I am a maker. When I was very young, I folded a paper plane and hung a tiny roll of oiled paper at the gravity center. I released it from my balcony to test if burning the roll of paper will make the plane glide farther or not. I am also a destroyer. I was aware this could destroy the plane, but my plane burned my neighbor's plants as well.
I am a builder. At age 11, I spent a summer making a highly detailed Cologne Cathedral model, and that model helped my parents introduce their future architect son to others. I am also a demolisher. When I was 14 and my parents still used the cathedral to show off their son's skills, I broke it and made a better Boeing 747 model and said: "not sure to be an architect yet."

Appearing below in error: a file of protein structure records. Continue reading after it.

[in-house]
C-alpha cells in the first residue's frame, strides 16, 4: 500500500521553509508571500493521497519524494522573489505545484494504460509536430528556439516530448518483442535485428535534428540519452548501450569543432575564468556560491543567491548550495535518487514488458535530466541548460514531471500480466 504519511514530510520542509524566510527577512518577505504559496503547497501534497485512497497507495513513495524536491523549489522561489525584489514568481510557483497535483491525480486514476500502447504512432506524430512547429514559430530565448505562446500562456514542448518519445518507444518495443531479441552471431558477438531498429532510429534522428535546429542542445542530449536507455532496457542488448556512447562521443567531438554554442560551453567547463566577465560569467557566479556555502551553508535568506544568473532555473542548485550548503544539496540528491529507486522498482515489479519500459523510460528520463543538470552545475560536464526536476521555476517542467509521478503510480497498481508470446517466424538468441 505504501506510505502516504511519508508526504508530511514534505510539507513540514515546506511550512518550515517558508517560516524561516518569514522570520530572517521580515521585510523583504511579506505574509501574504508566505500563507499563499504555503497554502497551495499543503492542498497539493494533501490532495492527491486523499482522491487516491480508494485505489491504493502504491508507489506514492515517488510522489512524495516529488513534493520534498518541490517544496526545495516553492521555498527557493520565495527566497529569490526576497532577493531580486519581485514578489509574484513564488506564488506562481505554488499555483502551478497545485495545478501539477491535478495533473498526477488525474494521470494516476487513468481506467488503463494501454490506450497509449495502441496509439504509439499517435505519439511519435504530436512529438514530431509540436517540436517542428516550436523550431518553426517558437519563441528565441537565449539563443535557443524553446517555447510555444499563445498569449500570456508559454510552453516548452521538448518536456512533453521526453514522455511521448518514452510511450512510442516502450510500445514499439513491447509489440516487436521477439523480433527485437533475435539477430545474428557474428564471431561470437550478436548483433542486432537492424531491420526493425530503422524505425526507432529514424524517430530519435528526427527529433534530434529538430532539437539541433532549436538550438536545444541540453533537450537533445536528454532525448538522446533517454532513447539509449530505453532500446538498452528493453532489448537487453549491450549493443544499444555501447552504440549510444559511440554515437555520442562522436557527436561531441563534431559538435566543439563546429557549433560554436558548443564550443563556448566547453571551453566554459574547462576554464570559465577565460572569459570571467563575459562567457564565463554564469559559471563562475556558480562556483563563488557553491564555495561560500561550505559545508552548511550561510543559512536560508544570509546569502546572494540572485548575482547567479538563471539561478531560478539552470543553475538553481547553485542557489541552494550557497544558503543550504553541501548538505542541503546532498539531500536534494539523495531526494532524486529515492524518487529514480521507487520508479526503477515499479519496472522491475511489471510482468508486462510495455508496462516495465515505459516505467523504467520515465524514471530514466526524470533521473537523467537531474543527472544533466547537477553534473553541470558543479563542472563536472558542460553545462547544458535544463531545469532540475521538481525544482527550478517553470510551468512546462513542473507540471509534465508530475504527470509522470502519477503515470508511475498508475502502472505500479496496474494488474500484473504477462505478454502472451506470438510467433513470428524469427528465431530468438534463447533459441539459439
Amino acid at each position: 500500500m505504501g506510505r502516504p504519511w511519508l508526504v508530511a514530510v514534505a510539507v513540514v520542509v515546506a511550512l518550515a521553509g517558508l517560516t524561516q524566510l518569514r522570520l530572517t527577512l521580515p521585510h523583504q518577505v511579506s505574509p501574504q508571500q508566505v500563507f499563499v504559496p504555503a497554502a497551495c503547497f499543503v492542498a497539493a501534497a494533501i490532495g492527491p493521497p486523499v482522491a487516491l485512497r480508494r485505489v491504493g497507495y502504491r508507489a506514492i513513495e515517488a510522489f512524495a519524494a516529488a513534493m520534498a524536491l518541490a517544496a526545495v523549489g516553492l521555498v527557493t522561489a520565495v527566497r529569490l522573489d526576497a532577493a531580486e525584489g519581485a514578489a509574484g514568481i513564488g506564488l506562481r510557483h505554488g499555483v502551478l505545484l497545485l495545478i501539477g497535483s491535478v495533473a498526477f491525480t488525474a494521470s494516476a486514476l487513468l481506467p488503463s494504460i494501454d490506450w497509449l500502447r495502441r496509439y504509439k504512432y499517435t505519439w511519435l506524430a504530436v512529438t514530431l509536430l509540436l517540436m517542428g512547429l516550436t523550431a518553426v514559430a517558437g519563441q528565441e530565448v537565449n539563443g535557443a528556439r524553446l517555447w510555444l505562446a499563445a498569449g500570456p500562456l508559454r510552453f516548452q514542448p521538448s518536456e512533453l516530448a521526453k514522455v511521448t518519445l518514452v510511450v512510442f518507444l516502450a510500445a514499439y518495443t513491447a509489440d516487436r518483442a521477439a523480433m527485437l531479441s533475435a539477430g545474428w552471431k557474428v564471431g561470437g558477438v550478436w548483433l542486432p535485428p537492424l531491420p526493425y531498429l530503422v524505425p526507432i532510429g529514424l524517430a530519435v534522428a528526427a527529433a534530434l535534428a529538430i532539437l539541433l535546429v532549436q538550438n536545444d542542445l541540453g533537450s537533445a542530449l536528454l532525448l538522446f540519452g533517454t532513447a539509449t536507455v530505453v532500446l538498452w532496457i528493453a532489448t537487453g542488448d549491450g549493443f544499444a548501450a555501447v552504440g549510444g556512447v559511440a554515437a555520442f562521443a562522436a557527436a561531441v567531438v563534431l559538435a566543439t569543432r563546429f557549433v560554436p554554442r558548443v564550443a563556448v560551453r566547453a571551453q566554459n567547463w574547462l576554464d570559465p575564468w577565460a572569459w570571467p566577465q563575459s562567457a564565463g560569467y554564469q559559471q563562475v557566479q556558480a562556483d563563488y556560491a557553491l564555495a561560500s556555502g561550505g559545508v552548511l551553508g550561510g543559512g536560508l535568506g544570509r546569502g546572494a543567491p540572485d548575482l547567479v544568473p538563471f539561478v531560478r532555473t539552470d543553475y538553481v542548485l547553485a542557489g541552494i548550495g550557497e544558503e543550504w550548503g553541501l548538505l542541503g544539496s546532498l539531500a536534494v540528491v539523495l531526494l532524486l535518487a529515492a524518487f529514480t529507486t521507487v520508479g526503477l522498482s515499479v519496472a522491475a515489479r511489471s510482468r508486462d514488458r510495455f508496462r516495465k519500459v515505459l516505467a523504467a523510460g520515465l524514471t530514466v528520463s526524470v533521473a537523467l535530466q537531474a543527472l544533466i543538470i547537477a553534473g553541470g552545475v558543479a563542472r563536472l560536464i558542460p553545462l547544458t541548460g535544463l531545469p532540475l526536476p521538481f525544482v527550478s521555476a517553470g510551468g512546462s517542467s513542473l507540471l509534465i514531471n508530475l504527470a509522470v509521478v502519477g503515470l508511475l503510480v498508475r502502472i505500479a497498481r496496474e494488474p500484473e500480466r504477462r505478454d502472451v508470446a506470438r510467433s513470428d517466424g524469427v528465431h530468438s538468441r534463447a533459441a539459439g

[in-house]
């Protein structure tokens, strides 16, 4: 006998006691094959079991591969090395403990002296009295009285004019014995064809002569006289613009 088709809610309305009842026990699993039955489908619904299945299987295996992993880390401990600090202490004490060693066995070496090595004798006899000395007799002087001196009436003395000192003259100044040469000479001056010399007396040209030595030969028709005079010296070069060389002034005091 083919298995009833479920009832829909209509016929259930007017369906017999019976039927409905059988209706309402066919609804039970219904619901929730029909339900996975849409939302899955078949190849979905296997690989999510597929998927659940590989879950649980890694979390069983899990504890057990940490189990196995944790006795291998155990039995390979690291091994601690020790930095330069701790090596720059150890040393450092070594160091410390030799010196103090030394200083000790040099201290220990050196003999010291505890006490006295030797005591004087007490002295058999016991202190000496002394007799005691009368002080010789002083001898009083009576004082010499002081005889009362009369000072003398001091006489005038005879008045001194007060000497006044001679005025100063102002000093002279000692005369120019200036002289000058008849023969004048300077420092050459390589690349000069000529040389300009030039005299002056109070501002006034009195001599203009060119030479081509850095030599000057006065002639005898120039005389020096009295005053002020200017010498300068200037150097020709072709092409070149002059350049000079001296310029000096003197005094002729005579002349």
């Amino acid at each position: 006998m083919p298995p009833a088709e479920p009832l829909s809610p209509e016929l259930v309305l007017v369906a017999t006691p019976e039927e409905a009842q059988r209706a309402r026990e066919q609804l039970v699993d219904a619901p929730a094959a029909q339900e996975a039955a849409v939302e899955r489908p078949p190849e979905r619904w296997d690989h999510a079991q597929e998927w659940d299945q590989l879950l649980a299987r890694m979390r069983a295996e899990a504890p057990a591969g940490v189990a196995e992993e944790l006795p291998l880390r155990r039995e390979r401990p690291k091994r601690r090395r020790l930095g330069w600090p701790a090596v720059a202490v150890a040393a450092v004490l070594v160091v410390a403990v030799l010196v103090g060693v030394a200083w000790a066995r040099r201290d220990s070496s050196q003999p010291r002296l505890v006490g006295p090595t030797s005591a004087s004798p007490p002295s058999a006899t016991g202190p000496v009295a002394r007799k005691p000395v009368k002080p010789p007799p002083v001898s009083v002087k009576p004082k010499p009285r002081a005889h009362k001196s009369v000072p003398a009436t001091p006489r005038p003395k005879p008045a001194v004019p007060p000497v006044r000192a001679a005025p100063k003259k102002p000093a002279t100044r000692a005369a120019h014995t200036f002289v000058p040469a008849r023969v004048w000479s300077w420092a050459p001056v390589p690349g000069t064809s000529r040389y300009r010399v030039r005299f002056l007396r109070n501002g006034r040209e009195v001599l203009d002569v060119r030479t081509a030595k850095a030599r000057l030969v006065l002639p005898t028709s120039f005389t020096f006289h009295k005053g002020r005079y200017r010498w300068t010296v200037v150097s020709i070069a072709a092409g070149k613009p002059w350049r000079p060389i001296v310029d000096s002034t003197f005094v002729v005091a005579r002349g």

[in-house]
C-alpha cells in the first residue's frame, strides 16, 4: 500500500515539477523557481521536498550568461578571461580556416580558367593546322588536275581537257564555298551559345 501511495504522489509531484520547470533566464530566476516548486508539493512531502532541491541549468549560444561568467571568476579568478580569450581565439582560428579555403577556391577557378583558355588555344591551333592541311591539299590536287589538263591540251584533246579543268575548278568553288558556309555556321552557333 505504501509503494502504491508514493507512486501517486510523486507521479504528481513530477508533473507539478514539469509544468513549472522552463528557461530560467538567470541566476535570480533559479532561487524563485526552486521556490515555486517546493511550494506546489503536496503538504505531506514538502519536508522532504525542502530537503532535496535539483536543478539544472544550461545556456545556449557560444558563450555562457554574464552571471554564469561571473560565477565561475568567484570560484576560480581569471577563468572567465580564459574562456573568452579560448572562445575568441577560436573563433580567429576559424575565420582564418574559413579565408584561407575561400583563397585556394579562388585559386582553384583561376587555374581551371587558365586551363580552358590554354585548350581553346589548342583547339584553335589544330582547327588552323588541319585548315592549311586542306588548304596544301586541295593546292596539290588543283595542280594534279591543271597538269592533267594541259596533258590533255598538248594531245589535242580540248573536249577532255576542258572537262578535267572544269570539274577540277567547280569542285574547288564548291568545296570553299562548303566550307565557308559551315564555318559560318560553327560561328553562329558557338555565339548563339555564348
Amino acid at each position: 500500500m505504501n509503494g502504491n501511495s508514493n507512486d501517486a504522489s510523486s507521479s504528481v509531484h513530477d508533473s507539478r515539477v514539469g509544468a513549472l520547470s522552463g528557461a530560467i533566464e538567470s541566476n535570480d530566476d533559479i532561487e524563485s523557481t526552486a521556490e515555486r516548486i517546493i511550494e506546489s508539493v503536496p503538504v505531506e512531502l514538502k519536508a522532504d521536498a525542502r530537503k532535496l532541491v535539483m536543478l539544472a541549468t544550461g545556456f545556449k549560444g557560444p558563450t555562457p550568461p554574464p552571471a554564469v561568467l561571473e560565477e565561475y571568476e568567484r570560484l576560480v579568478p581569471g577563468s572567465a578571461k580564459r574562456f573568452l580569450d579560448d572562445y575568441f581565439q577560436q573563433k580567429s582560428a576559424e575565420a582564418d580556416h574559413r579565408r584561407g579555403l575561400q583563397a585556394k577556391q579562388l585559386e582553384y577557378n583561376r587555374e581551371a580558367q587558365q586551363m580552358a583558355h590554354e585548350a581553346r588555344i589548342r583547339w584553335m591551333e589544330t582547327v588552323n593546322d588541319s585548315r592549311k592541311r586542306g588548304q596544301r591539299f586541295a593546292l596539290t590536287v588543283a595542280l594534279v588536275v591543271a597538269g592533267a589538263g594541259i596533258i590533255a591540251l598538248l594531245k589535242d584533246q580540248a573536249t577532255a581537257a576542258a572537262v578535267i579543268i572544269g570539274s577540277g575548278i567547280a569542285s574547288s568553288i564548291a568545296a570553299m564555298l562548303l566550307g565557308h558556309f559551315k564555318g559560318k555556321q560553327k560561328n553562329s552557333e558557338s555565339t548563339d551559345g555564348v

I am a modifier. My young pals and I were enjoying toy pistol fight. But I realized it is dangerous after a plastic bullet hurt my forehead. So I transformed the pistols to be able to shoot gummy bears and we had good times. I am also a waster. Those guns can no longer shoot plastic bullets.
Novemeber, 2011. Siwei was an University of Minnesota undergraduate student making a gypsum cement model for the first time. Outside the architecture building, he struggled mixing out the lumps with the stick, the mixture was thickening, tick tick. Rolled up his sleeves, he dipped his forearm into the freezing cold mixture, reached out every corner of the bucket, withhold the cold, and dispersed the lumps one by one. The mixture was no longer freezing, getting warmer and warmer, from forearm to his whole body, he had the most realistic “the little match girl” experience possible. At the end of the day, the cast was successful, and Siwei is in deep love with cement.